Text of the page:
Losing a Dog, Increased Surveillance, Phantom Phone Ringing
The Matt Townsend Show - Season 1, Episode 1153
- Apr 1, 2017 4:00 pm
- 2:22:54 mins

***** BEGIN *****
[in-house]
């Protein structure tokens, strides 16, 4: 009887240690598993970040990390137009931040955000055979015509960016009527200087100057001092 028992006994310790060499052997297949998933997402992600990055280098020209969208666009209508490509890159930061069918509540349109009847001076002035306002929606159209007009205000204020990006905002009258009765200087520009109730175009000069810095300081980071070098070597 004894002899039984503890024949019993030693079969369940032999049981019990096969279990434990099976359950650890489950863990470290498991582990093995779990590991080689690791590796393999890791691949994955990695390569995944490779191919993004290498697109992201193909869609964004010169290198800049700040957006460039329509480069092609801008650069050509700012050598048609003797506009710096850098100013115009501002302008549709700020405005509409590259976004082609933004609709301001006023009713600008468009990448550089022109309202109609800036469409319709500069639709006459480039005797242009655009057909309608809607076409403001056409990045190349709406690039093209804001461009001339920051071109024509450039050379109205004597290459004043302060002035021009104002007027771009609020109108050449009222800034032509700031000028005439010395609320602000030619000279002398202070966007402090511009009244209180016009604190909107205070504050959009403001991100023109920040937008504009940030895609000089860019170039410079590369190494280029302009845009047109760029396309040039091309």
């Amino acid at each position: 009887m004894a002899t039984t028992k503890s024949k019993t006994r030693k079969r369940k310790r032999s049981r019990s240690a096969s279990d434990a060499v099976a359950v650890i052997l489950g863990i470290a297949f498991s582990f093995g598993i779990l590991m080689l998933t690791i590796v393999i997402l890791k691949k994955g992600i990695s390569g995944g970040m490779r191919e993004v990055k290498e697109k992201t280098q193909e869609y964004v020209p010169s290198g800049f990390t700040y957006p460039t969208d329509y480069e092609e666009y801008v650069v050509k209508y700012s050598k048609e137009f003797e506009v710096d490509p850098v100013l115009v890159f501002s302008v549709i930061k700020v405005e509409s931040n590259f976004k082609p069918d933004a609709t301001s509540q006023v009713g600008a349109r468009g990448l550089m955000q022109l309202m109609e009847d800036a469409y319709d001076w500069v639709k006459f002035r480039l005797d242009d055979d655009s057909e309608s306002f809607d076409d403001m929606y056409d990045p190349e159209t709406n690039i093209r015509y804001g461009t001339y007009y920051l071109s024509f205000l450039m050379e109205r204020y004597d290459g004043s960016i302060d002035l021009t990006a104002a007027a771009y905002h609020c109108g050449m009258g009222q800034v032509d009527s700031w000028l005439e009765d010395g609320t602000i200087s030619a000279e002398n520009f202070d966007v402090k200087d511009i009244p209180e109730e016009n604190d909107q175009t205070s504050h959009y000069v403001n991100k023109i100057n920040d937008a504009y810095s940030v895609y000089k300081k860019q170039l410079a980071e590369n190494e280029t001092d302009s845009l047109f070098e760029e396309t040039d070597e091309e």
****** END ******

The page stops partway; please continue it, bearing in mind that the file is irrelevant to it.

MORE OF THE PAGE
Why losing a dog can be harder than losing a relative or friend (16:26) Dr. Frank McAndrew is the Cornelia H. Dudley Professor of Psychology at Knox College and an elected Fellow of several professional organizations, including the Association for Psychological Science (APS). He is an evolutionary social psychologist whose research is guided by the simple desire to make sense of everyday life, and he is currently studying gossip, aggression, and creepiness. When someone we love deeply passes away, we have services and reflect on our memories of the deceased’s while others offer sincere condolences. But in our culture, the same courtesies are not often afforded when a pet passes away. Frank McAndrew explains. Increased Surveillance (1:04:03) Dr. Sanjay Goel is an Associate Professor at the School of Business at the University of Albany, SUNY. Chelsea Manning, formerly Bradley Manning was a U.S. Soldier who was disgruntled with how the American military was handling themselves overseas. Manning copied and posted hundreds and thousands of classified documents. Although the release of information has had relatively little lasting damage to American diplomacy, the documents talking about prisoner torture and assassination squads enraged Americans across the country. What has the U.S. done since then to protect themselves? Dr. Sanjay Goel explains. Phantom Cellphone Ringing (1:50:29) Dr. Daniel Kruger is a Research Assistant Professor of Health Behavior & Health Education at the University of Michigan. He is interested in community-based prevention research aimed at improving health status and reducing morbidity and mortality among populations experiencing a disproportionate share of poor health outcomes. Have you ever experienced a phantom phone call or text? You’re convinced that you felt your phone vibrate in your pocket, or that you heard your ring tone. But when you check your phone, no one actually tried to get in touch with you. You then might plausibly wonder: “Is my phone acting up, or is it me?” Well, it’s probably you, and it could be a sign of just how attached you’ve become to your phone. But, the good news is, you aren’t alone. Dr. Daniel Kruger explains phantom buzzing, what it means, and what we need to do about.